Professor Mertens, many Germans are not satisfied with when it is their turn to have the corona vaccination.
You could say so. My e-mail inbox is overflowing. For weeks now, I and others who have to do with prioritization have been receiving demands from individuals and groups to place them in a “higher priority level”.
Isn’t that people’s right?
Of course, but the sound makes the music. Let me put it this way: there are factual and demanding arguments, but the claims are sometimes very emotional and often extremely demanding. You can talk about anything. But it annoys me that many people understand solidarity to mean that they or their group get something. The second important aspect of solidarity is not taken into account, namely that one renounces something for the benefit of others.
Every man for himself.
That seems to be the case in difficult times like these. But when vaccines are scarce, it’s nonsense to think you can just expand the top priority groups. The prioritization is precisely the consequence of the scarcity. So if you are serious about having to be upgraded, you should also say which group you want to downgrade.
If everyone is admitted, will none be admitted?
I agree. It can be assumed that around half of our population can cite a reason for preferential vaccination. Evaluating and weighing this is the difficult task of Stiko and other responsible parties such as the Ethics Council and the Leopoldina. We are concerned with ranking those eligible for vaccination according to their quantitative risks for serious illnesses and, subsequently, for infections.
What are these criteria?
Such a prioritization must meet the ethical claim of protecting the weakest, ensuring the greatest possible avoidance of damage for the individual and the community, and at the same time taking into account a distribution based on solidarity and fairness for the benefit of all.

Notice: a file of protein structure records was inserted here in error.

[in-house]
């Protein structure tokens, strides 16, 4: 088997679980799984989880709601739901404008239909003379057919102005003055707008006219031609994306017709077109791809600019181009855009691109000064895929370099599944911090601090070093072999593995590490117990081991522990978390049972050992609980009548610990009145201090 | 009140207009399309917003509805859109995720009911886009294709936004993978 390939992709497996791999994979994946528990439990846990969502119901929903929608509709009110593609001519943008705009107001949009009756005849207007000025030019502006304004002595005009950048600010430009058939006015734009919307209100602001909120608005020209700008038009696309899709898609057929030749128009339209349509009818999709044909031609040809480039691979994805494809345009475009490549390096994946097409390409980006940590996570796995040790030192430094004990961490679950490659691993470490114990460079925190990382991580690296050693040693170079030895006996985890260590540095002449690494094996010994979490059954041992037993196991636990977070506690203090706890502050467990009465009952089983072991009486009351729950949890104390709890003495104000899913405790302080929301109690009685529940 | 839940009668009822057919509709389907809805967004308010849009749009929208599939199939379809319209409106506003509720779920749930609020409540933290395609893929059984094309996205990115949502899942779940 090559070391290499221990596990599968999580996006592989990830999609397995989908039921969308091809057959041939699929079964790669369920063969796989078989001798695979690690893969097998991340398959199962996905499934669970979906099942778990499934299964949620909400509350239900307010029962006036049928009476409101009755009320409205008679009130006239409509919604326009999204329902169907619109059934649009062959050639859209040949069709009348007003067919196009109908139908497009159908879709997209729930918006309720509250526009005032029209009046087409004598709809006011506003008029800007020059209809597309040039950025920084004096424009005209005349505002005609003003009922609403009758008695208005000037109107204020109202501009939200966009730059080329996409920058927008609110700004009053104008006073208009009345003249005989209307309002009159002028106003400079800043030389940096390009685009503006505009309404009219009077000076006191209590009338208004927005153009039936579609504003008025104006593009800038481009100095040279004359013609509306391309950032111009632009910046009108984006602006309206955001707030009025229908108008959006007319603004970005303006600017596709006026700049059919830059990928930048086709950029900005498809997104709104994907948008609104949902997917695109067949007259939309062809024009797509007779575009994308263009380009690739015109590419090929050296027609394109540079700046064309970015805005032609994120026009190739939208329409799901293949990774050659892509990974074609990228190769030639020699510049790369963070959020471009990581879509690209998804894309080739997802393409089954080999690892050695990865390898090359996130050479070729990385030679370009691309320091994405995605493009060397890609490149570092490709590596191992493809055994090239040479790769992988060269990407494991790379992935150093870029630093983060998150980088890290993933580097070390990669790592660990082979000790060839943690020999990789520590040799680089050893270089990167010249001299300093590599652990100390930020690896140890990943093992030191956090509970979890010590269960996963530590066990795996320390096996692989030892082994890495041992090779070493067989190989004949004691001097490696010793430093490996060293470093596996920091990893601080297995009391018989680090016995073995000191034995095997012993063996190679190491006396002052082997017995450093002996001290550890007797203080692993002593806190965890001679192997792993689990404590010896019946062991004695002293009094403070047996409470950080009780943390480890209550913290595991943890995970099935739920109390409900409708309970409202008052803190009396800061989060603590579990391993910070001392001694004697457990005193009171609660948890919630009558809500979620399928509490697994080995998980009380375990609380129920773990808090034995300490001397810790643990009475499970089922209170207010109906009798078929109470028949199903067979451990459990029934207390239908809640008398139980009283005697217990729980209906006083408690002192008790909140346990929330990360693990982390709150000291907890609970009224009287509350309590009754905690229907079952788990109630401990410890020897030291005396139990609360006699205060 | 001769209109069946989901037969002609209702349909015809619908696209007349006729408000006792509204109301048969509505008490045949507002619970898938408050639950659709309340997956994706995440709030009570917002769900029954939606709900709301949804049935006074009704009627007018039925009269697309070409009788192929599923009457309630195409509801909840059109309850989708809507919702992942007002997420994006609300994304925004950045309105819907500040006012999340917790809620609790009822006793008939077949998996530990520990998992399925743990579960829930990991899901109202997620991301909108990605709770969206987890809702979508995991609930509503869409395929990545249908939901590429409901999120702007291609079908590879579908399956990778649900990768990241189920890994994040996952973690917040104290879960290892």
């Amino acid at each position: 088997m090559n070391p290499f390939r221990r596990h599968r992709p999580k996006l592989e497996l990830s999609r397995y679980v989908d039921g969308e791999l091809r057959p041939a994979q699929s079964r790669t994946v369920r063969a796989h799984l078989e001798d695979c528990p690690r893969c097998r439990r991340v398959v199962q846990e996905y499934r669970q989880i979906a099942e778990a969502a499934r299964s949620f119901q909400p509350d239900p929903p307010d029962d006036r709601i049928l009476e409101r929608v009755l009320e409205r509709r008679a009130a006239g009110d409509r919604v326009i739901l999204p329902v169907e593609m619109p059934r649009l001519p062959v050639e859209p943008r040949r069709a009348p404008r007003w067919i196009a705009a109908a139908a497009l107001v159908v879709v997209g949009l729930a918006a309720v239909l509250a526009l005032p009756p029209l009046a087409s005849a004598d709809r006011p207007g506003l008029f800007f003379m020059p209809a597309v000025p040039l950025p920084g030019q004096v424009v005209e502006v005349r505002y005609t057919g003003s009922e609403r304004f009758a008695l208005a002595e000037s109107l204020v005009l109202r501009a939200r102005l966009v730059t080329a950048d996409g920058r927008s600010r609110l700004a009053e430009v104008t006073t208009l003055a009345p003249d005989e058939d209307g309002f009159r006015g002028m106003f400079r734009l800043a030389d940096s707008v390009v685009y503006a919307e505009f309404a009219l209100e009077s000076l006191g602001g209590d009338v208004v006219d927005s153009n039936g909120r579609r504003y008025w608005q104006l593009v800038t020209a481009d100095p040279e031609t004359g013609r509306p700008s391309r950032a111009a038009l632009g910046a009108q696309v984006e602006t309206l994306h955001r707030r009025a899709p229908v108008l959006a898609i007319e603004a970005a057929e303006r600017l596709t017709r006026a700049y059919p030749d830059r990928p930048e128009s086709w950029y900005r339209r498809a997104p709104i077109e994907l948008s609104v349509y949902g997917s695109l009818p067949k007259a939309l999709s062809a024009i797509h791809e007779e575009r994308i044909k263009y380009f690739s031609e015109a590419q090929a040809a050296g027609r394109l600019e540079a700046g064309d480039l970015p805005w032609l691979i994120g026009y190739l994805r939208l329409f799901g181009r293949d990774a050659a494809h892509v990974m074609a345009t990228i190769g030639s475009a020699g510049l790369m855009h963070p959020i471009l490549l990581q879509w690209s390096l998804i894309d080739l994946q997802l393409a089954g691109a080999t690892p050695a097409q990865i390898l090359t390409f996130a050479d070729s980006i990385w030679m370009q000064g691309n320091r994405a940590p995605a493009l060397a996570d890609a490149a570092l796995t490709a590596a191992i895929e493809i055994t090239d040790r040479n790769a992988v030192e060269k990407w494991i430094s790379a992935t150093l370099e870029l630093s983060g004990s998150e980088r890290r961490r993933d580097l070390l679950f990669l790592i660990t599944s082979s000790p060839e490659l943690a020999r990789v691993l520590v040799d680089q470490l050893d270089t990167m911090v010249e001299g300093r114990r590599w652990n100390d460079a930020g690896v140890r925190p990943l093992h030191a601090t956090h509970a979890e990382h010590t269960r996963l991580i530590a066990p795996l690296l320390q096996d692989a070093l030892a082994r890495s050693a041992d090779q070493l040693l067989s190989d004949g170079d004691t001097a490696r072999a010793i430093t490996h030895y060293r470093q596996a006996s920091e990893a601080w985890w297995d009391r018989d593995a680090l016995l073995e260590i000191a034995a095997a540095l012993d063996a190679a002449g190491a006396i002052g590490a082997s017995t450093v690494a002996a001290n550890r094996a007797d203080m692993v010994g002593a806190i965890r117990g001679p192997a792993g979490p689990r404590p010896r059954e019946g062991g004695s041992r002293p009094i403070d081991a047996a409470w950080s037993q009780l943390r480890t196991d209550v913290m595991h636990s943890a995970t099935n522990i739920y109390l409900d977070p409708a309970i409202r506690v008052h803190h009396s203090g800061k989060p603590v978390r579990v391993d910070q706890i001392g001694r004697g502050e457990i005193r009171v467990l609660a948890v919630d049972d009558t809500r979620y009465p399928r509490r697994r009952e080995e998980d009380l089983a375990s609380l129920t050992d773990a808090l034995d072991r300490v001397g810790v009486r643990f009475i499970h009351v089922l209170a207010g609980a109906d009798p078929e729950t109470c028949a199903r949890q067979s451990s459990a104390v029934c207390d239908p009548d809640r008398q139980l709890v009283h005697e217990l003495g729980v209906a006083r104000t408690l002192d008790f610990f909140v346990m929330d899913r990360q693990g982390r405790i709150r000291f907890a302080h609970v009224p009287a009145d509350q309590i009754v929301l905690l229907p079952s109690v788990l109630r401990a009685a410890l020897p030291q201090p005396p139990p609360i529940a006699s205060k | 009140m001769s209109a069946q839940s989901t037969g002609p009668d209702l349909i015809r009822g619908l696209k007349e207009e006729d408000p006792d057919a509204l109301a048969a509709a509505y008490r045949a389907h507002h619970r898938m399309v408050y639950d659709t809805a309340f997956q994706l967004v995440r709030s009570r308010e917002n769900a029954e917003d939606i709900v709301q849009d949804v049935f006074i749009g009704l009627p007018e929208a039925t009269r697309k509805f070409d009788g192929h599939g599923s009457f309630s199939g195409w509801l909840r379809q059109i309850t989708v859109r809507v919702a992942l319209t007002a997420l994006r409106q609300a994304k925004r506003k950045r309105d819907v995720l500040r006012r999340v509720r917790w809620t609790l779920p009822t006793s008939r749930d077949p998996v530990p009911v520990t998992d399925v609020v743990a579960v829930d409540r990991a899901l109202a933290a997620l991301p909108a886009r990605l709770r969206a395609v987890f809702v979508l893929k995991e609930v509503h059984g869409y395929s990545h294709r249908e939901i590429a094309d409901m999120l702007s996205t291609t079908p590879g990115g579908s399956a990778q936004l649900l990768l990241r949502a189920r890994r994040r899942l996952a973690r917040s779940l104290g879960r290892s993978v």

How do the dissatisfied justify their claims to an upgrade?
The re is then, for example, the talk of having to show their work or their fate more appreciation or to appreciate their merits. Others cite “perceived truths” about the vaccination process, which, however, have not been scientifically proven. None of this can be a criterion for us, since all people are fundamentally to be rated equally. In our prioritization recommendation, we adhere to the best available data in order to protect those most at risk first.
And then that’s set in stone?
Of course not. If criticism comes, we accept it, evaluate it, and if there is new knowledge, we adjust the recommendations. But we would be badly advised if we abandoned our scientific basis and followed the self-assessment of individual groups.
When is the prioritization over?
Hopefully there will be enough vaccine soon for us to get rid of it. Fortunately, more and more active ingredients are being approved; the next thing we will look at in Stiko is the Johnson & Johnson vaccine.
Never ever. This discussion has gotten out of hand. It is completely irrational not to allow yourself to be protected at all than with the Astra-Zeneca vaccine.
Does someone who refuses the vaccination fly out of their prioritization group?
No, he can get a new appointment. But one thing is clear: at the moment, he cannot choose the vaccine, he gets what is available to him. And in order to use Biontech / Pfizer and Moderna preferentially for the elderly, at the moment this is usually the vaccine from Astra-Zeneca for the younger ones.